It Be Like That Sometimes: Internet grammar and speech


The rules of formal writing have been ingrained in us from a young age: Use proper capitalization, punctuation and spelling, and make your sentences as clear as possible. But where does that leave us when we’re texting, Tweeting or talking online?

Nowadays, people tend to write how they speak. For adults or people outside of this sphere, this new style of writing often seems lazy and lawless. It reflects the idea of “Millennial laziness” and puts English as just another thing the younger generations have ruined. But here’s the thing: Language evolves, and if you look at it, online “chatspeak” has a grammatical system of its own. More than that, it allows for deeper levels of communication through written text.

when i mean sentences are written the way we speak i mean like this. limited capitalization and punctuation and often run-ons because we dont really think or speak in full sentences, just long, continuous thoughts that often bleed into the next and evolve as our thoughts do. and when capitalization does occur, it does with a Purpose. lowercase is a baseline that necessary changes are applied to.

Sometimes capitalization occurs to indICATE YELLING or excITEMENT in the form of written crescendo. But sometimes it can also be used to indicate importance. You can make things a proper noun and express that the word means something specific. For example, there’s a difference between suffering and Suffering. Lowercase suffering is simply the verb, but the capitalized form takes on the personification of that person’s troubles.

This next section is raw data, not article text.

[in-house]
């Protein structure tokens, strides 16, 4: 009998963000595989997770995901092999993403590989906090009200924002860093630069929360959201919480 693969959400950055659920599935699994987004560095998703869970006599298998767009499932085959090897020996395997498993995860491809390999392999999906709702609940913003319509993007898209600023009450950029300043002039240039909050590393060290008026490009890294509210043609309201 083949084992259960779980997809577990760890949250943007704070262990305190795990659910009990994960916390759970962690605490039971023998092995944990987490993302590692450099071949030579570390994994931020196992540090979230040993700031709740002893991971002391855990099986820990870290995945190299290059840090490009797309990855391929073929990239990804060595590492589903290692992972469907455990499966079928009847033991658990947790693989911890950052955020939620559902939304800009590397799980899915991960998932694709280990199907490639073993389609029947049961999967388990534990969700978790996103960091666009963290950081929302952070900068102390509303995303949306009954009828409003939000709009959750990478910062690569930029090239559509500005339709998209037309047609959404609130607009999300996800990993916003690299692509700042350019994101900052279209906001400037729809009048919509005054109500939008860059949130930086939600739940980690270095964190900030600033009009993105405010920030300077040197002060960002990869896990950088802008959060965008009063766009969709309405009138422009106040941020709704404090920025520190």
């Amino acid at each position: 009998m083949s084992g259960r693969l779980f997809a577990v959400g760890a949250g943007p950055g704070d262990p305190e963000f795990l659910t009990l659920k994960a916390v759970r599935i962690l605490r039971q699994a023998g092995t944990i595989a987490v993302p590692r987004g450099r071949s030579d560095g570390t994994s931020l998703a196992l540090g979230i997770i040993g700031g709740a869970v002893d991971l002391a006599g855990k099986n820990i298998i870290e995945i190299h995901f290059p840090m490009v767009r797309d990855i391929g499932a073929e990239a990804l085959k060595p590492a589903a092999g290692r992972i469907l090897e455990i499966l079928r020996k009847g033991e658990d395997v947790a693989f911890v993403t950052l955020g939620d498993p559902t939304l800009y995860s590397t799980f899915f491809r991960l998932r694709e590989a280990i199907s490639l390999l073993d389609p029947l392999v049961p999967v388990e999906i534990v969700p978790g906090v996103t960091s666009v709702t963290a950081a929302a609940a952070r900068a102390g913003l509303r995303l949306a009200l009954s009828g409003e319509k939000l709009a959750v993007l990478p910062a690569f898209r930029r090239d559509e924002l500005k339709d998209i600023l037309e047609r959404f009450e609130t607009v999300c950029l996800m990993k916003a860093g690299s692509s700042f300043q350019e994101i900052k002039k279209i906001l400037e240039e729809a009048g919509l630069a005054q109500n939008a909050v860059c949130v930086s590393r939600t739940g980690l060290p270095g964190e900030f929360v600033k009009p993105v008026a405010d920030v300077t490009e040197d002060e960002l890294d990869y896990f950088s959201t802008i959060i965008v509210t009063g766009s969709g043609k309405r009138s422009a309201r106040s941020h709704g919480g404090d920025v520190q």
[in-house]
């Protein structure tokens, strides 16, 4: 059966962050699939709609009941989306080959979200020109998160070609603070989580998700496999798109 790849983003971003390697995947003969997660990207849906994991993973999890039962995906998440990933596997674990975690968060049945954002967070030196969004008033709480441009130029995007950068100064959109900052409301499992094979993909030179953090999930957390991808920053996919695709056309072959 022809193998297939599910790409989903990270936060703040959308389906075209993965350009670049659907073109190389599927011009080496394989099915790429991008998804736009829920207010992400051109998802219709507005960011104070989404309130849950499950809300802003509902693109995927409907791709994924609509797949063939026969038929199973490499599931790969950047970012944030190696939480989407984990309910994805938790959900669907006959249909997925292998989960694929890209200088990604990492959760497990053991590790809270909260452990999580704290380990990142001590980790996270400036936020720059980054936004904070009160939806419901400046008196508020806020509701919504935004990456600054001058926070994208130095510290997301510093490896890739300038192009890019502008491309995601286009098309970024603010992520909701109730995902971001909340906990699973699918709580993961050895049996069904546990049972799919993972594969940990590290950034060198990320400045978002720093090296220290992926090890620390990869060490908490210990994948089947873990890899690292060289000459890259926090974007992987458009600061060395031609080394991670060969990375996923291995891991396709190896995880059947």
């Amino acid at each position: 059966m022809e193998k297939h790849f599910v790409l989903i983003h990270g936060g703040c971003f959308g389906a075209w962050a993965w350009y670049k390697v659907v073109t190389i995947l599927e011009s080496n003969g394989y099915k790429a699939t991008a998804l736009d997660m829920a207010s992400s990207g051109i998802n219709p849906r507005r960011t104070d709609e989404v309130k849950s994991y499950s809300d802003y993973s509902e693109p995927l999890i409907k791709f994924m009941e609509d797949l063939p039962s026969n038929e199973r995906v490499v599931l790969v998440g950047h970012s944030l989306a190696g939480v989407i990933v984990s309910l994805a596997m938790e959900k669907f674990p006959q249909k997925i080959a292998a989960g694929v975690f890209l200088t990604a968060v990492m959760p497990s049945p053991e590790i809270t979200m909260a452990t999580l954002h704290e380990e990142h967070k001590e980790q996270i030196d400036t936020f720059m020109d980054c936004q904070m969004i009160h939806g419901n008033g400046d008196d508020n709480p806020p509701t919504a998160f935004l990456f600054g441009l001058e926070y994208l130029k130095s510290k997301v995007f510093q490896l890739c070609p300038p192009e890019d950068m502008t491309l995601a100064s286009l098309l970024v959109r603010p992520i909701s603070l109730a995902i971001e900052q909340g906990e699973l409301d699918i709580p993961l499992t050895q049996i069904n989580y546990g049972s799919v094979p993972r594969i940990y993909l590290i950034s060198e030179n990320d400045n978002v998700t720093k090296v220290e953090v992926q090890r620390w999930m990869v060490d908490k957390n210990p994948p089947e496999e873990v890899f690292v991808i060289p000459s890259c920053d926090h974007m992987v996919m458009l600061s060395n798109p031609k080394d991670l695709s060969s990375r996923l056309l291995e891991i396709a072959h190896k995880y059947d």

Capitalization is especially interesting because of the effects it has on the meaning of words. The differences between “no,” “No,” “NO” and “No.” are subtle yet distinguishable, but the meaning is missed by older generations.

But also interesting is our generation’s way of explaining things with hyperbole. We never say what we mean in a straightforward way. We don’t simply say “I’m shocked!” but instead substitute it for a phrase like “My soul literally just left my body.” Nor do we say “She’s so pretty!” but things like “I would let her murder me” or “She could punch me and I would say thank you.” Somehow we always understand each other, even with our drastically over-exaggerated way of speaking.

What’s important, though, is that the choices we make with our language are intentional and purposeful. This is the reason why parents, corporations or any kind of adult tries to mimic the way we write, it just feels wrong. It’s why we cringe at parents saying “LOL TTYL my BFF. I luv u!!!!” It completely misinterprets the way we write, but importantly, they often break the grammar rules all of us know subconsciously.

Our English isn’t deteriorating and we aren’t lazy. From a linguistic standpoint, we’re actually the pioneers of a new version of English. We’re evolving our language to fit our needs.

so,,,,, ignore all the ppl who tell you you’re ruining language by writing this way. we’re still using grammar rules!!! keep doing you fam <3

Courtney Gavitt is a staff writer for The Daily Campus. She can be reached via email at

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